Jay Shah v My Republic Group Limited and another

JurisdictionSingapore
JudgeKoh Jiaying
Judgment Date30 October 2020
Neutral Citation[2020] SGDC 251
CourtDistrict Court (Singapore)
Docket NumberDistrict Court Summons No 1970 of 2020 in District Court Suit No 833 of 2020
Year2020
Published date05 November 2020
Hearing Date05 August 2020,03 September 2020,11 August 2020,02 September 2020
Plaintiff CounselNadia Ui Mhuimhneachain (August Law Corporation)
Defendant CounselDeborah Evaline Barker SC, Amarjit Kaur and Jayna Tan Yi Hui (Withers KhattarWong LLP)
Subject MatterCivil Procedure,Production of documents,Objections,Whistleblowing policy
Citation[2020] SGDC 251
Deputy Registrar Koh Jiaying:

This was the plaintiff’s application for the first defendant to produce the unredacted copy of a document shown at Annex A of the summons, and for the plaintiff to be at liberty to inspect and make copies of the same. While Annex A of the summons was a two page document, it was not disputed that the redacted document that was produced to the plaintiff was a three page document, with the third page left out in error and being immaterial to the application as it was not redacted.

The unredacted document sought for production was a chain of emails beginning with an email from the plaintiff to one Mr Yang Ban Seng of ComfortDelGro dated 30 October 2019 at 9:22:20 AM GMT (“CDG Email”) and ending with an email sent to Greg Mittman on 31 October 2019 at 1.14 pm (“CDG Email Chain”). Based on the pleadings, the CDG Email was the beginning of a chain of events which led to the termination of the plaintiff’s employment with the first defendant on 31 October 2019.

After considering the parties’ submissions, I allowed the application in part and ordered, in essence, that the first defendant produce Annex A, with some of the information unredacted, and that the plaintiff be at liberty to inspect the document so produced and to be provided with copies thereof. I set out the grounds for my decision below.

Background

The plaintiff was previously employed by the first defendant as a Chief Artificial Intelligence Officer pursuant to an employment contract executed by the plaintiff on 15 November 2018 (“Employment Contract”). The second defendant is the Chief Executive Officer of the first defendant and the defendants are represented by the same set of solicitors (“defendants’ counsel”). While the plaintiff has brought various claims in the present action against the defendants, the material claim relevant to the present application was the plaintiff’s claim against the first defendant for wrongful termination of the plaintiff’s employment. A primary allegation made by the plaintiff in this regard was that the plaintiff was accused of offering data and artificial intelligence (“AI”) services to a third party whilst being employed with the first defendant and the first defendant having failed to carry out any due inquiry process before terminating the plaintiff’s employment.1

In denying the plaintiff’s allegation of wrongful termination, the defendants’ pleaded case, amongst other things, was that the plaintiff had in the CDG email, solicited business in respect of digital transformation, AI, human capital management and business transformation services offered by a consulting group which the plaintiff stated he was in the midst of setting up, with such services being in competition with the services offered by the first defendant, despite being in the full-time employ of the first defendant at the material time.2 It was further pleaded that the second defendant noted that the CDG email warranted an urgent investigation into the plaintiff’s conduct and that the first defendant had conducted due inquiry in accordance with section 14(1) of the Employment Act.3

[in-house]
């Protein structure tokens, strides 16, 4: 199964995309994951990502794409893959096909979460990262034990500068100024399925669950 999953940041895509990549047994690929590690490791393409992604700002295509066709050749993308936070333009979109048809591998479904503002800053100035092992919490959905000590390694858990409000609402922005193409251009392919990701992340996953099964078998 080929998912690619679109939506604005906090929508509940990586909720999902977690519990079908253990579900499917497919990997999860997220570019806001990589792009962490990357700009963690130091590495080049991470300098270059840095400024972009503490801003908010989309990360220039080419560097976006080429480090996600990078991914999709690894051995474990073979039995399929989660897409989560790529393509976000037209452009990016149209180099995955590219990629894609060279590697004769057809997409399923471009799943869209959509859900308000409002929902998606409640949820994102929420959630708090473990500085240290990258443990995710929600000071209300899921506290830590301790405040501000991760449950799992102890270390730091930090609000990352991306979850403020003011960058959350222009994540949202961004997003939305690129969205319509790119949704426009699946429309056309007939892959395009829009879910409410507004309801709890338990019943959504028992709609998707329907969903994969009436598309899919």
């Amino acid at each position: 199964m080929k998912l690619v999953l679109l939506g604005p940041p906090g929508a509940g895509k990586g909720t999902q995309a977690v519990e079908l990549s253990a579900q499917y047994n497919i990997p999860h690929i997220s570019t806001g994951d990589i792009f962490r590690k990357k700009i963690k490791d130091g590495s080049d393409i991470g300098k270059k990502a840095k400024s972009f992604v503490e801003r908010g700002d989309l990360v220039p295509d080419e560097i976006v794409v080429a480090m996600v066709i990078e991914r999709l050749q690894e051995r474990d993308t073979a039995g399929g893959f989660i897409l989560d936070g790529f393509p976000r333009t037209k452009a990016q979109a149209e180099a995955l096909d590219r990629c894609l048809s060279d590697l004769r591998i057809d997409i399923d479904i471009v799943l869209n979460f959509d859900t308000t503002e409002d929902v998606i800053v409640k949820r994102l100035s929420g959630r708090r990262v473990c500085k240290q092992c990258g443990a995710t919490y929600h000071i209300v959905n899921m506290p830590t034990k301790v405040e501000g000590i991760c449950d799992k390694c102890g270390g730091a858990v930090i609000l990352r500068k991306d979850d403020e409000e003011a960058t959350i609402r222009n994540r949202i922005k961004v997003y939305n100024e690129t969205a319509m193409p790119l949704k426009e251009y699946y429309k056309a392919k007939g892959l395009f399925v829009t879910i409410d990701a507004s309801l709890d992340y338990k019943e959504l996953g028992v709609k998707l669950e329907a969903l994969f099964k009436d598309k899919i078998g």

It is helpful to set out a chronology of the key documents filed and/or served by the parties in the main action to provide the context of the application. Statement of Claim filed on 23 March 2020; Defence and Counterclaim filed on 15 April 2020; Plaintiff’s Notice to Produce Documents referred to in Pleadings dated 17 April 2020 which was served on the defendants on 17 April 2020 (“Notice to Produce”); Notice where Documents may be inspected dated 22 April 2020 served on the plaintiff on 22 April 2020 (“Inspection Notice”); Reply and Defence to Counterclaim filed on 29 April 2020; Defence and Counterclaim (Amendment No. 1) filed on 13 May 2020; Further and Better Particulars filed by the defendants on 28 May 2020 (“F&BPs”); and Reply and Defence to Counterclaim (Amendment No.1) filed on 3 June 2020.

The redacted CDG Email Chain was produced pursuant to S/No. 1 of the plaintiff’s Notice to Produce, requesting “the email dated 30 October 2019 (and any attachments) referred to at paragraph 22(a)” of the Defence and Counterclaim filed on 15 April 2020. This email was defined as the “CDG Email” in paragraph 22(a) of the Defence and Counterclaim and I had therefore used the same term in [2] above. While the defendants’ Inspection Notice stated that the documents mentioned in the Notice to Produce may be inspected at the defendants’ counsel’s office by prior appointment on 29 or 30 April 2020, the defendants’ counsel proposed furnishing copies of the documents requested under cover of an email to the plaintiff’s counsel in light of the Circuit Breaker measures in effect at that time. These Notices were served pursuant to O 24 r 10(1) and r 10(2) of the Rules of Court (Cap 322, R 5, 2014 Rev Ed) (Rules of Court”) respectively.